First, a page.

Marijuana dispensaries are storefront operations which sell marijuana to qualified medical marijuana andcaregivers. In 2005, the City of Concord adopted an ordinance banning medical marijuana dispensaries withinCity limits. (Concord Municipal Code Section 18-331; Development Code Section 122-57.) Concordsdispensary ban followed the lead of a number of other cities throughout the state of California, and since then,additional cities have enacted similar bans. It should be noted that the California Supreme Court recentlygranted review of two cases involving challenges to similar local ordinances banning medical marijuanadispensaries. (
People v. G3 Holistic
(2011 WL 5416335) and
City of Riverside v. Inland Empire PatientsHealth and Wellness Center,
136 Cal.Rptr.3d 667 (2012).) Oral argument in those cases was heard in January2013, and comments by a number of Supreme Court justices during the hearing suggest that the court willaffirm the right of cities to enact such bans.D. Legality of Ban on Outdoor Cultivation of Medical Marijuanai. Reasonable Exercise of Police PowerUnder its police power, the City may make and enforce within its limits all local, police, sanitary and otherordinances and regulations not in conflict with general laws. (Cal. Const. Art. XI, Section 7.) A land useregulation lies within the police power if it is reasonably related to the public welfare. (
AssociatedHomebuilders, Inc. v. City of Livermore,
18 Cal.3d 582, 600-01 (1976).) In
Candid Enterprises, Inc. v.Grossmont Union High School District,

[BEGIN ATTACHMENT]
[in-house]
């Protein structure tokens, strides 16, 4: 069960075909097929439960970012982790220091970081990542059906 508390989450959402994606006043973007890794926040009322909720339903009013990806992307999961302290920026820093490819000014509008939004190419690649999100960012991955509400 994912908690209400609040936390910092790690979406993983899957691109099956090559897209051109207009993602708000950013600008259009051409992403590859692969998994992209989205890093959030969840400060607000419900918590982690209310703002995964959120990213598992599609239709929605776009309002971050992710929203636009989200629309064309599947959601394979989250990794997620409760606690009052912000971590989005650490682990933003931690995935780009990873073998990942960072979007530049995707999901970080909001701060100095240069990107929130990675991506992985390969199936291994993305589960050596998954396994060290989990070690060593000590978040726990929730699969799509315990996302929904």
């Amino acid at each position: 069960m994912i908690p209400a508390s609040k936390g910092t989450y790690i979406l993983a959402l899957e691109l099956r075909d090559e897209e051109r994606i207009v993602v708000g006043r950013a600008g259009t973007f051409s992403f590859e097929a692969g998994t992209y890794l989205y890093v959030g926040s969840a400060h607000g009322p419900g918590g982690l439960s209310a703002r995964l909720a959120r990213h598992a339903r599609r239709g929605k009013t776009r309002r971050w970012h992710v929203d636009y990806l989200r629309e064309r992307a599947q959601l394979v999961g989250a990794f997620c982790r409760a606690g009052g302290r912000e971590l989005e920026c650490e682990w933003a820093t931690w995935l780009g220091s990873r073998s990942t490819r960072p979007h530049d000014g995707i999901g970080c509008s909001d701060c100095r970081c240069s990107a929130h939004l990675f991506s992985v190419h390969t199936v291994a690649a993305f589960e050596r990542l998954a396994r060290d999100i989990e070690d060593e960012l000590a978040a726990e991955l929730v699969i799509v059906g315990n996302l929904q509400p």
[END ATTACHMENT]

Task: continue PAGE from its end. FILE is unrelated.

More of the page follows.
(1985) 39 Cal.3d 878, 885, the California Supreme Court addressedthe scope of police power held by cities and counties as follows:Under the police power granted by the Constitution, counties and cities haveplenary authority to govern, subject only to the limitation that they exercisethis power within their territorial limits and subordinate to state law. Apartfrom this limitation, the police power [of a city of county]… is as broad as thepolice power exercisable by the legislature itself. To summarize, under its police power, Concord may regulate medical marijuana activities in any manner notpreempted by state or federal law. As discussed in detail below, local restrictions on outdoor cultivation of medical marijuana are not preempted. While the MMPA provides medical marijuana patients and caregiversthe right to cultivate medical marijuana, it does not guarantee their right to grow marijuana outdoors. The justifications for the banning of outdoor medical marijuana cultivation under the City of Concord’s policepower include: 1) a risk to public safety, based on the value of marijuana plants and the accompanying threatof break-ins, robbery and theft, and attendant violence and injury; 2) strong “skunk like” fumes emitted frommature plants which can interfere with the use and enjoyment of neighboring properties by their occupants,and: 3) the potential for theft and use by school age children where medical marijuana is cultivated in alocation close to schools.